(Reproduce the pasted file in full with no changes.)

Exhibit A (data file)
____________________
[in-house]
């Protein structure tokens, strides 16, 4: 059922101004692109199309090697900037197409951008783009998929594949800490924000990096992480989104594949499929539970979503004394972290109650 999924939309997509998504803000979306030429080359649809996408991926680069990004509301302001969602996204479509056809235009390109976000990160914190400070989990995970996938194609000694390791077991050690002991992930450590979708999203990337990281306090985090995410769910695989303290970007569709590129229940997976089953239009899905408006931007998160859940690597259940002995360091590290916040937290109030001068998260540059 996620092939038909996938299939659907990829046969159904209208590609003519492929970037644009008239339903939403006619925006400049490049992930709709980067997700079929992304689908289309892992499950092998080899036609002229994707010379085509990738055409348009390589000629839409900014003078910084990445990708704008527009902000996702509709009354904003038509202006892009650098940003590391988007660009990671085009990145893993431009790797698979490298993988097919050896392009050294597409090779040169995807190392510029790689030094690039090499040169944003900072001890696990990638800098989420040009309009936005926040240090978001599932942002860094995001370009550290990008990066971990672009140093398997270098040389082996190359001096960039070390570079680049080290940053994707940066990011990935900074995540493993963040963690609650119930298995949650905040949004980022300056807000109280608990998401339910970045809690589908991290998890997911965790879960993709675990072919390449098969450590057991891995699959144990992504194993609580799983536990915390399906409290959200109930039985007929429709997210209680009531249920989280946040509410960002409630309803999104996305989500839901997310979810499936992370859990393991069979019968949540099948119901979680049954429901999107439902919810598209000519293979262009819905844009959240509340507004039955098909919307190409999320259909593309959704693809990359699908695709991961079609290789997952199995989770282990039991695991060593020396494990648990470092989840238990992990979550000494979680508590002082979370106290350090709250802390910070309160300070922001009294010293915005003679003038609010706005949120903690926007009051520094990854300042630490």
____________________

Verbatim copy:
[in-house]
């Protein structure tokens, strides 16, 4: 059922101004692109199309090697900037197409951008783009998929594949800490924000990096992480989104594949499929539970979503004394972290109650 999924939309997509998504803000979306030429080359649809996408991926680069990004509301302001969602996204479509056809235009390109976000990160914190400070989990995970996938194609000694390791077991050690002991992930450590979708999203990337990281306090985090995410769910695989303290970007569709590129229940997976089953239009899905408006931007998160859940690597259940002995360091590290916040937290109030001068998260540059 996620092939038909996938299939659907990829046969159904209208590609003519492929970037644009008239339903939403006619925006400049490049992930709709980067997700079929992304689908289309892992499950092998080899036609002229994707010379085509990738055409348009390589000629839409900014003078910084990445990708704008527009902000996702509709009354904003038509202006892009650098940003590391988007660009990671085009990145893993431009790797698979490298993988097919050896392009050294597409090779040169995807190392510029790689030094690039090499040169944003900072001890696990990638800098989420040009309009936005926040240090978001599932942002860094995001370009550290990008990066971990672009140093398997270098040389082996190359001096960039070390570079680049080290940053994707940066990011990935900074995540493993963040963690609650119930298995949650905040949004980022300056807000109280608990998401339910970045809690589908991290998890997911965790879960993709675990072919390449098969450590057991891995699959144990992504194993609580799983536990915390399906409290959200109930039985007929429709997210209680009531249920989280946040509410960002409630309803999104996305989500839901997310979810499936992370859990393991069979019968949540099948119901979680049954429901999107439902919810598209000519293979262009819905844009959240509340507004039955098909919307190409999320259909593309959704693809990359699908695709991961079609290789997952199995989770282990039991695991060593020396494990648990470092989840238990992990979550000494979680508590002082979370106290350090709250802390910070309160300070922001009294010293915005003679003038609010706005949120903690926007009051520094990854300042630490």